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Author Topic: Applicant's Admitted Prior Art (AAPA)  (Read 6376 times)

IPLoya

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Applicant's Admitted Prior Art (AAPA)
« on: 08-25-09 at 01:49 pm »

I have seen examiner's make 103 rejections, where one of the references is AAPA.  This is usually based on a Background statement.  It sounds so prejudicial to the applicant, that I hate repeating it (as in, "claims x, y, and z stand rejected over Smith in view of AAPA").  It's as if I concede it as an admission of prior art.  Anyone have a clever way of recharacterizing the term for use in responses?
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Isaac

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Re: Applicant's Admitted Prior Art (AAPA)
« Reply #1 on: 08-25-09 at 02:50 pm »

I have seen examiner's make 103 rejections, where one of the references is AAPA.  This is usually based on a Background statement.  It sounds so prejudicial to the applicant, that I hate repeating it (as in, "claims x, y, and z stand rejected over Smith in view of AAPA").  It's as if I concede it as an admission of prior art.  Anyone have a clever way of recharacterizing the term for use in responses?

I normally use the term "Related Art" in the application, so I just use the same term (perhaps abbreviated ARA) in my response.  On occasion, I have indicated that my response does not admit that the "related art" is prior art under 35 USC 102.  Of course if the background section notes that "Nixon has resigned", I don't make silly disclaimers.   I've also refered to the material as text from the Background Section of Applicant's disclosure.

On the other hand, if you've called stuff "conventional", "notoriously old and well known" or "part of our national heritage" it probably doesn't matter what section of your application you've put it in.
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Robert K S

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Re: Applicant's Admitted Prior Art (AAPA)
« Reply #2 on: 08-26-09 at 09:00 am »

There's nothing particularly dirty about the term "prior art".  It still has to be anticipatory or render the claimed invention obvious in order to be used in a rejection.  Citing it in your Background only means you are unlikely to be able to antedate it through evidence.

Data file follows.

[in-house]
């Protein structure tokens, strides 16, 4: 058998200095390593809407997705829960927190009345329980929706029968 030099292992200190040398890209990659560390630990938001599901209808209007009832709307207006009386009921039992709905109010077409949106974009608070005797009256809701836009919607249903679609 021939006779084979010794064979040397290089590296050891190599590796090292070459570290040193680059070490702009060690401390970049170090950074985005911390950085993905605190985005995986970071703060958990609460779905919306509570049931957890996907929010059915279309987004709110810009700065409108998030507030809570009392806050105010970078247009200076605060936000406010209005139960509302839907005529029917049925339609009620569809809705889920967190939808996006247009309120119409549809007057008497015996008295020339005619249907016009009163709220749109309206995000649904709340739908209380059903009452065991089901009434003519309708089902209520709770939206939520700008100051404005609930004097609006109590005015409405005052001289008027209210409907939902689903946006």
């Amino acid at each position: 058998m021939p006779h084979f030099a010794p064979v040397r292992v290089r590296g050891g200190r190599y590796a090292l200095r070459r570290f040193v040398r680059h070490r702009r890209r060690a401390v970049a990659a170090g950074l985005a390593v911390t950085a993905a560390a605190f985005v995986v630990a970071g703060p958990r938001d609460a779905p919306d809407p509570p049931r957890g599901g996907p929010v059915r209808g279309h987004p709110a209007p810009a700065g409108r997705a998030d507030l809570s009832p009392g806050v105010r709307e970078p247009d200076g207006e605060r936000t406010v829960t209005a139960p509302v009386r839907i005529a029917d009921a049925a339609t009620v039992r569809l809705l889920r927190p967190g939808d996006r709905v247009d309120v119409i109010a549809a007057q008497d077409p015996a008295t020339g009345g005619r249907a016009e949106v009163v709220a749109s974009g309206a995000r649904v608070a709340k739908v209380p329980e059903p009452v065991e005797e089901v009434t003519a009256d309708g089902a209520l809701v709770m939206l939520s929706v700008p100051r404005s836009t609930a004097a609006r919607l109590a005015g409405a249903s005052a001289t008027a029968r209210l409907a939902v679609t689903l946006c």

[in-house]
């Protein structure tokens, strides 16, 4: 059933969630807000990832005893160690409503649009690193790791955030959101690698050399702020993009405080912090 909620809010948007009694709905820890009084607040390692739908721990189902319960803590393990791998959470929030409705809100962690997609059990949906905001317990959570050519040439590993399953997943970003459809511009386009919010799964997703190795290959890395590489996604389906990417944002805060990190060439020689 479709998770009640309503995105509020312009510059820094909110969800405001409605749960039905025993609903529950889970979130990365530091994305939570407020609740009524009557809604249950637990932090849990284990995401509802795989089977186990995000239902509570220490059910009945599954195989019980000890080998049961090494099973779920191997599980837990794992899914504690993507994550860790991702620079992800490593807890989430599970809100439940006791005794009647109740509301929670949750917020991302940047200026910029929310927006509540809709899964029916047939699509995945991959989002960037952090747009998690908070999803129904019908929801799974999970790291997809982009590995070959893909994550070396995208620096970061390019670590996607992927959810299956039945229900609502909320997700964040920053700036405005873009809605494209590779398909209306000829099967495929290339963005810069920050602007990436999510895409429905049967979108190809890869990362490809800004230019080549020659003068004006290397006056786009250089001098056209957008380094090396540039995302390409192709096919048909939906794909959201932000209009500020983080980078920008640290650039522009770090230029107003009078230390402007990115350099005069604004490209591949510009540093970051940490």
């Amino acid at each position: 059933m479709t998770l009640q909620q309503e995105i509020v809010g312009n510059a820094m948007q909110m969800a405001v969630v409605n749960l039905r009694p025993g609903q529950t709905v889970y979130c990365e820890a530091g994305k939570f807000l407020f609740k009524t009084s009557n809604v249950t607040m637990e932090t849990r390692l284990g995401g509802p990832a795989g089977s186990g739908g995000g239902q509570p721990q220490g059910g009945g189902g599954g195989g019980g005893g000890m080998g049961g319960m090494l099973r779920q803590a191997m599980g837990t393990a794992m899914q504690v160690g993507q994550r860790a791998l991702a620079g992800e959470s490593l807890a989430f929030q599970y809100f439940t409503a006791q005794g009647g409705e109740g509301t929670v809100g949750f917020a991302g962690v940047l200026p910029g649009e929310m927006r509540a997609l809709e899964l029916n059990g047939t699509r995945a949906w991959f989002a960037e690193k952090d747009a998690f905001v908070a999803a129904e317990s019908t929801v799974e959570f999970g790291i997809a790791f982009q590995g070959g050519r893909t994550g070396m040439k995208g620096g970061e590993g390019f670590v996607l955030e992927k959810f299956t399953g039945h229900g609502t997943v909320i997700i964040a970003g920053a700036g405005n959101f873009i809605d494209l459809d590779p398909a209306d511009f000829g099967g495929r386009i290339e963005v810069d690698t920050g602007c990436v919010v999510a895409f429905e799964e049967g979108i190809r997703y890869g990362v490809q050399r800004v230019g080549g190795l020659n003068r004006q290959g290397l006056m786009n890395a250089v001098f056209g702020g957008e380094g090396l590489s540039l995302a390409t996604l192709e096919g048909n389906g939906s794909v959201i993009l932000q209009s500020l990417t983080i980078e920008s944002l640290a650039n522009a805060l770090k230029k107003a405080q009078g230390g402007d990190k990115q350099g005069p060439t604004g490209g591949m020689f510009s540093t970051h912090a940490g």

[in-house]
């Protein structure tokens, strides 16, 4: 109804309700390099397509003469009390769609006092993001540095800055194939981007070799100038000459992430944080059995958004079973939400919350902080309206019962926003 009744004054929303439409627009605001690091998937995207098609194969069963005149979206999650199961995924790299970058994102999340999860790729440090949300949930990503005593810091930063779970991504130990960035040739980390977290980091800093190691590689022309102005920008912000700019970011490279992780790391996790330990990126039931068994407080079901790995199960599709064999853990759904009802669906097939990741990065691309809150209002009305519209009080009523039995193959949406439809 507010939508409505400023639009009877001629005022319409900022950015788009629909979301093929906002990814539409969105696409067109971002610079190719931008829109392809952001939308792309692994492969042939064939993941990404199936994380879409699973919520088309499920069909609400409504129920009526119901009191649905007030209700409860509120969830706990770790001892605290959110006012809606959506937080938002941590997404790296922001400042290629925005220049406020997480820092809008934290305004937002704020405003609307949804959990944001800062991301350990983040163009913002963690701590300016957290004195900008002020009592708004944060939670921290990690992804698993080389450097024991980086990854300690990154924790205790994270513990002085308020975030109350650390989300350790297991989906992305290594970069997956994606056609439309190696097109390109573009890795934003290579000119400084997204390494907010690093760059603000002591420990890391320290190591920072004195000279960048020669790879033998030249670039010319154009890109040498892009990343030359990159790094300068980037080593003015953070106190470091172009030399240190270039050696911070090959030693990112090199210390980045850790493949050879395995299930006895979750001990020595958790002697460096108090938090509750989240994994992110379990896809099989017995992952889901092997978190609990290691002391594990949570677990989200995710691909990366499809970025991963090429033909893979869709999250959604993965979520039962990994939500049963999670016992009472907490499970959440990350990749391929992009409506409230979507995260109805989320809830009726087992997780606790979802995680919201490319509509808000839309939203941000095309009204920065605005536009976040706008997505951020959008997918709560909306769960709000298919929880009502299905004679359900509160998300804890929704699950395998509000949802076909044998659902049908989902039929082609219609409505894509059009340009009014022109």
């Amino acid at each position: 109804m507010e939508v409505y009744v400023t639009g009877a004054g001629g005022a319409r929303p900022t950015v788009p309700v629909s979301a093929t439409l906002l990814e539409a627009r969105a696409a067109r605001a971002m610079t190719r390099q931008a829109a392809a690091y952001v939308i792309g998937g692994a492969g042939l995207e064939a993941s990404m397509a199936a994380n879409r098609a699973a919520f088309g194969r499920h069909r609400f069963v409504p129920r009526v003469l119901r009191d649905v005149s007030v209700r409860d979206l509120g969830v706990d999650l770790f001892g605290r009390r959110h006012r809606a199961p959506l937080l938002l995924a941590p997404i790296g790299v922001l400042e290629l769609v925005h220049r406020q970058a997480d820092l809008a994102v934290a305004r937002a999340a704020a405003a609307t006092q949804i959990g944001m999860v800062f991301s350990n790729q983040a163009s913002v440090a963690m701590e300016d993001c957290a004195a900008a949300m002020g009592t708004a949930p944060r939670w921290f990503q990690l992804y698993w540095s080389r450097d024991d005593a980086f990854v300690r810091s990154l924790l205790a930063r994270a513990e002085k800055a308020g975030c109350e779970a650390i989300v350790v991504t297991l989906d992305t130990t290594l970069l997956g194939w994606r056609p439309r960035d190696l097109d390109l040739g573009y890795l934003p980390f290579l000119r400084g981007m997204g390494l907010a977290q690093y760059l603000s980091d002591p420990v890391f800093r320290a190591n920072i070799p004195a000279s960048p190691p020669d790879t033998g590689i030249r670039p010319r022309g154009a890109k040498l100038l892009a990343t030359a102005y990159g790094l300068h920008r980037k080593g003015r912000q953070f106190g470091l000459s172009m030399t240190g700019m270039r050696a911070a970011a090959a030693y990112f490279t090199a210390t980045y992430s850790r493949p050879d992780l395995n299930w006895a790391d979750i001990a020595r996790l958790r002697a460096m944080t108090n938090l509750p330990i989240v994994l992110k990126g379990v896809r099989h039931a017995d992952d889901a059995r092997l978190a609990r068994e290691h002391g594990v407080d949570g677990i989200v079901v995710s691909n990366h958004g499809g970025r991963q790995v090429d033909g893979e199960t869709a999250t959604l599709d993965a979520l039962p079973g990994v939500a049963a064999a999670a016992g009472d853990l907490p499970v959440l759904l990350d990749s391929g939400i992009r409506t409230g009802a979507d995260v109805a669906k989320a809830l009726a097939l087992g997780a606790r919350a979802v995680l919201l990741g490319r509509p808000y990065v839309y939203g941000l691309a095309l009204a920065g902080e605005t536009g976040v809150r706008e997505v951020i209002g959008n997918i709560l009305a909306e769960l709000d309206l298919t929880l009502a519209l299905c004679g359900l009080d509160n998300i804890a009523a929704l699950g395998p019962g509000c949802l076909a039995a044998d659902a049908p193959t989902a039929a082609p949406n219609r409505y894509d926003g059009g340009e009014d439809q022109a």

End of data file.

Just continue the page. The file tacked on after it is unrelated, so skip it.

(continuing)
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ChrisWhewell

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Re: Applicant's Admitted Prior Art (AAPA)
« Reply #3 on: 08-26-09 at 09:29 am »

I have seen examiner's make 103 rejections, where one of the references is AAPA.  This is usually based on a Background statement.  It sounds so prejudicial to the applicant, that I hate repeating it (as in, "claims x, y, and z stand rejected over Smith in view of AAPA").  It's as if I concede it as an admission of prior art.  Anyone have a clever way of recharacterizing the term for use in responses?

If something is prior art, then it doesn't matter whether its called prior art or "chicken scratch".   One can call a peach tree an apple tree but if at the end of the growing season the thing drops peaches, the lexicography is moot.

Admitting that prior art is prior art is of no consequence that I can see, any more than saying that US Patent 1,234,567 is prior art.  It is a redundancy.   

One problem could be where an applicant wrongfully alleges something to be prior art, that is demonstrably not prior art.  In such instance, one can argue it was a Mistake (see Black's) and rescind the statement.

Regardless of whether a peach tree is called a peach tree, the arguments used to refute a wrongfully-levied rejection should be the same.  If the thing isn't prior art, then it can be disqualified.  I hope I'm making sense...






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Chris Whewell